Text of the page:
Patterns of Exchange: Navajo Weavers and Traders. By Teresa J. Wilkins. Norman: University of Oklahoma Press, May 2008. Cloth: ISBN 978-0806137575, $34.95. 231 pages.
Review by Robin O’Brian, Elmira College
from SJC post 2 (10/13/08)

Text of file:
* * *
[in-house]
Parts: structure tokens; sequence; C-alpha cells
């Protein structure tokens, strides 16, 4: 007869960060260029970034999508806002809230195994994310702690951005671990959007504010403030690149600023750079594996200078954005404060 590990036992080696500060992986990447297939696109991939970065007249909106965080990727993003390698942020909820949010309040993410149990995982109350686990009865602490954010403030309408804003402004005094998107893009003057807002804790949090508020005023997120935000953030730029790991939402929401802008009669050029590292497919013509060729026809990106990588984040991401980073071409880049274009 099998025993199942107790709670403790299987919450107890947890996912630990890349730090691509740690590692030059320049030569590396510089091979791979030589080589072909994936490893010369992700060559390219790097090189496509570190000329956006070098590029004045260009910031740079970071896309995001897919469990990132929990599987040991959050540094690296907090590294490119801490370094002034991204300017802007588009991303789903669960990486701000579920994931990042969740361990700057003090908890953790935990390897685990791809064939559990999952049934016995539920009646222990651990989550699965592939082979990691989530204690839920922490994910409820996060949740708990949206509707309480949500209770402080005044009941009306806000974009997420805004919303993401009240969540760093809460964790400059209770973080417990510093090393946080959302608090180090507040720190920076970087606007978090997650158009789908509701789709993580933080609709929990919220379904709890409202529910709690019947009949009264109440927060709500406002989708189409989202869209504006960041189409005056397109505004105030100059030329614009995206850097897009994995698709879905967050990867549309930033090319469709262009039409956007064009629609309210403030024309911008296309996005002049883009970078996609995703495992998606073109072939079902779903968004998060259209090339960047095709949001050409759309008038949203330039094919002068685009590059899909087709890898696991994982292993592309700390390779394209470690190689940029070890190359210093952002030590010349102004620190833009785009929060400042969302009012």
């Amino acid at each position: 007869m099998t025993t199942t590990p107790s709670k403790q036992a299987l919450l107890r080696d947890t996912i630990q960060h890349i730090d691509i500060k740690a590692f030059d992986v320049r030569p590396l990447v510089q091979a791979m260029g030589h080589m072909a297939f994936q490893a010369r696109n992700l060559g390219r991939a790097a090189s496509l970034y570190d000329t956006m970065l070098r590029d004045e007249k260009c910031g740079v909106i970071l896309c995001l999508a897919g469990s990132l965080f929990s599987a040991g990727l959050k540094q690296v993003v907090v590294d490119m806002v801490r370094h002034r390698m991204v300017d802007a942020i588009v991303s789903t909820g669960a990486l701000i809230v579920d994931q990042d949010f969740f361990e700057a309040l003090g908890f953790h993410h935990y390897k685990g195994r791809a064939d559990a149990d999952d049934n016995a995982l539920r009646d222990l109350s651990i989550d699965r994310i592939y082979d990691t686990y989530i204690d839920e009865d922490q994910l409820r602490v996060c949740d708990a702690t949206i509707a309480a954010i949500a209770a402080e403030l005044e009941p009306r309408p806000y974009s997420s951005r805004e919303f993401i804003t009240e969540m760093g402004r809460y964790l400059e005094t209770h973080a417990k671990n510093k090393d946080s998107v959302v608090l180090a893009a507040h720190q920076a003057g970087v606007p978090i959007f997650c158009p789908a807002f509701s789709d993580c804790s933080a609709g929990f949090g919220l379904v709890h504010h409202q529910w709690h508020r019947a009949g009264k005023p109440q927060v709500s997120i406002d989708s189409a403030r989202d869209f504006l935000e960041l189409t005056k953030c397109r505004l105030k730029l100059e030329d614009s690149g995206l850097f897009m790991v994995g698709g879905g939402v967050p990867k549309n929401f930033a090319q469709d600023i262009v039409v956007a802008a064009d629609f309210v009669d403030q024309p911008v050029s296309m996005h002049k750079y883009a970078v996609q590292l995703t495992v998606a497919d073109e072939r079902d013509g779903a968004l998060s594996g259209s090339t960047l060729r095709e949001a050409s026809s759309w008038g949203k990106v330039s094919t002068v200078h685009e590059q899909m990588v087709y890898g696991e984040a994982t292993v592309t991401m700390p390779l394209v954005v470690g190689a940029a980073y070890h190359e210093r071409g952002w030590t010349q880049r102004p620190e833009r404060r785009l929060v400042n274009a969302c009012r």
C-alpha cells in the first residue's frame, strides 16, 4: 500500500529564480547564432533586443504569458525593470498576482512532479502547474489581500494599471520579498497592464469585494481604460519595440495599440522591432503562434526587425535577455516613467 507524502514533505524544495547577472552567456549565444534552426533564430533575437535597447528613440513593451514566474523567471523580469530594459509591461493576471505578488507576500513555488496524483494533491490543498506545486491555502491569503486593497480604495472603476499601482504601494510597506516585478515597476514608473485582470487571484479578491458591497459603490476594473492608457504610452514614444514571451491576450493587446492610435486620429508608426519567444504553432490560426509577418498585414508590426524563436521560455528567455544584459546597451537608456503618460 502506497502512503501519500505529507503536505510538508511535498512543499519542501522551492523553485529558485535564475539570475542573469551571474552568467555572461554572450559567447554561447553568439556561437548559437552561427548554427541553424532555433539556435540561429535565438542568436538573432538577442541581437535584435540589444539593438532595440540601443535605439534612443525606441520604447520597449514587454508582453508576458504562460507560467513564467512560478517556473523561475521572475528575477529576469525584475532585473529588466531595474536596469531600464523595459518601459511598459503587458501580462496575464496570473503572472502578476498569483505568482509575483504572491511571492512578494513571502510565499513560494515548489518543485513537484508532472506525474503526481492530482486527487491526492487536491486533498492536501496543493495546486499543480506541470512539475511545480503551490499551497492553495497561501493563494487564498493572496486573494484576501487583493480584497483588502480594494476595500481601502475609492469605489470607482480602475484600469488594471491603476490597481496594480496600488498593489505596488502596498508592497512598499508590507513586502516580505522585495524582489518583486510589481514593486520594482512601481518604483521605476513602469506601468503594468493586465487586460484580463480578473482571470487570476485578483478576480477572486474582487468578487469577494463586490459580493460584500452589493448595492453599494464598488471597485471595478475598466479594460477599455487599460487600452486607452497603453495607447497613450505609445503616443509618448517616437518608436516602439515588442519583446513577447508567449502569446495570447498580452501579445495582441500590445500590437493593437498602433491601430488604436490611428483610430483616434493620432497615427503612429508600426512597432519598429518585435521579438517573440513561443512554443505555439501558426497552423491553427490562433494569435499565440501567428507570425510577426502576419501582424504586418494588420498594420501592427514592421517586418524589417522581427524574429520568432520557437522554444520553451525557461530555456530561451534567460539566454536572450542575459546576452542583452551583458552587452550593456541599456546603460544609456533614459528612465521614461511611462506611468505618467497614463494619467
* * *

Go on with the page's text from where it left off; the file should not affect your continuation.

In Patterns of Exchange, Teresa J. Wilkins documents the long and vexed interrelationship between Navajo or Diné weavers and the non-Native traders with whom they have long done business. The work explores in detail the roles that traders played in shaping and developing the commercial Navajo rug trade and thus adds to ongoing theorizing about the nature of “authenticity” and craft production.Wilkins begins with a brief history of Navajo weaving. Accounts differ, but Navajo likely acquired weaving knowledge from their Hopi and other Pueblo neighbors. Weaving has become sufficiently central to Navajo identity that weavers say that the spider gave Changing Woman the ability to weave as a gift and that Navajos have woven ever since.While there had long been a small trade in Native American crafts items, the role of non-Navajo trading posts shaped and expanded the trade in the late nineteenth century. J. L. Hubbell and Clinton Cotton were particularly influential. An 1868 treaty following the Navajo Long Walk by several years mandated rations of food, farm equipment, clothing and weaving implements to Navajos, and many certainly accepted some of these items. The reservation trading posts encouraged the trade of Navajo wool for food and other goods, and by the mid-1870s hundreds of thousands of pounds of Navajo wool was shipped east each year for commercial textile production. The posts also functioned as a form of economic assimilation, “an opportunity to usher Navajo people into a capitalist economy.” By the 1880s Navajos were bartering hides, pelts, wool, and blankets, and the way trade functioned began to change.J. L. Hubbell had acquired a store in Ganado, Arizona, and he took on Clinton Cotton as his partner. Cotton sought to market Navajo products, including piñon nuts and Navajo blankets, even as he and Hubbell continued their active wool trade. Cotton, and later Hubbell, encouraged the use of Navajo blankets in U.S. homes, especially as rugs, and eventually began to suggest designs for weavers to produce. By the mid- to late-1890s Hubbell was using small paintings to provide weavers with examples of designs to copy, and Cotton began a mail-order catalog specializing in Navajo products.The marketing strategies of Cotton, Hubbell, and others intersected with the rise of industrial capitalism and a growing upper-middle-class anxious about the changes in their way of life. Some of this anxiety expressed itself in an anti-modernist sentiment that prized the objects produced by crafters like Navajos. Wilkins points out the irony of seeking the “real” and “authentic” through the consumption of crafts objects, a pattern that only reinforces and intensifies class-based consumer society.Still, demand grew and traders sought to meet it. John Moore, whose first catalog appeared in 1903, described items in terms of their natural origins and so-called “primitive” production. He often described objects as sacred to increase their perceived value, noting that such items were rarely available to outsiders. Moore increased his control over weavers by arranging a specialized production system where some women specialized in spinning and others in weaving. Moore introduced and encouraged adoption of designs drawn from other sources, particularly those used in Oriental rugs. Moore emphasized the “authenticity” and “naturalness” of such items, qualities that collectors of ethnic textiles still seek and value today.Hubbell’s small blanket paintings had a similar role in the rise of the Navajo craft market. The paintings likely served several purposes. As a trader, Hubbell probably used the paintings as examples of possible available blankets. The paintings also provided models of what Hubbell wanted copied. But while early accounts tended to emphasize the role of traders in the development of blanket designs, Wilkins examines the weavers’ own experiences. Unlike traders, Navajos remained deeply embedded in a web of relations and obligations. And while some weavers did produce close copies, many others modified designs and colors, both as an assertion of autonomy and as a means of avoiding the risks that could come with appropriating another weaver’s work.Navajos extend the tension between individual agency and cooperation to their understandings of the creation of the world, when First Man created this world: its animals and plants, its land, the Navajos, their ideas and way of life, exist through the action of his thoughts. In much the same way, weavers create their weaving designs, bringing them to life through their own thoughts and actions. Thinking as both a process and an action can affect what it creates. Weavers may leave a design in an item open—closed designs can close up thinking and action in one’s life, as well.Further, weavers with their looms create persons in the form of blankets or rugs. The original loom given to the First People by Spider Woman was created from the elements of life, and looms are themselves alive. Weavers use their living looms and their own thoughts and actions to create their works, sometimes guided by the loom itself. Said one weaver, “I can’t force it. The loom has to communicate what it wants me to do.” Weavers feel a sense of communication with the rugs they make and “feel” them in the trading post or traveling the world. The complexity of the rug-weaver relationship shapes weavers’ understandings of copying designs.And what of trading relations themselves? Navajos have ideal expectations of what they want from traders, framed in values about helping. Traders can help by buying all rugs offered for sale. They should not overcharge customers. They should extend credit for unfinished rugs, and when they buy a rug they should extend a small “extra,” perhaps some jewelry or sodas, as a token of the trader’s ongoing relationship with the weaver. Because Navajos consider the weaving of the rug to expand beyond its production into its purchase and circulation as a commodity, they regard the trader as a participant in the process.When weavers sell rugs to traders they have a price in mind and will use different methods to convince the trader to meet that price. A weaver may not specify the amount of work she has put into a weaving. A weaver may again invoke relationships, saying perhaps, “My son, I want this rug to cost this much.” Traders who know and respect Navajo kin obligations recognize this and say that it is almost impossible to refuse.Wilkins provides a wealth of such detail in this excellent work. Wilkins outlines the history of trading posts, the development of commercial weaving, the ways that the changing U.S. economy opened new markets for such weavings, and how weavers themselves engage with these changes. Its multi-sited approach makes it invaluable for those interested in Navajo society or more broadly in weaving or textiles as well. Well-written and generally free of jargon, it will be of interest to general readers with these interests as well as specialists.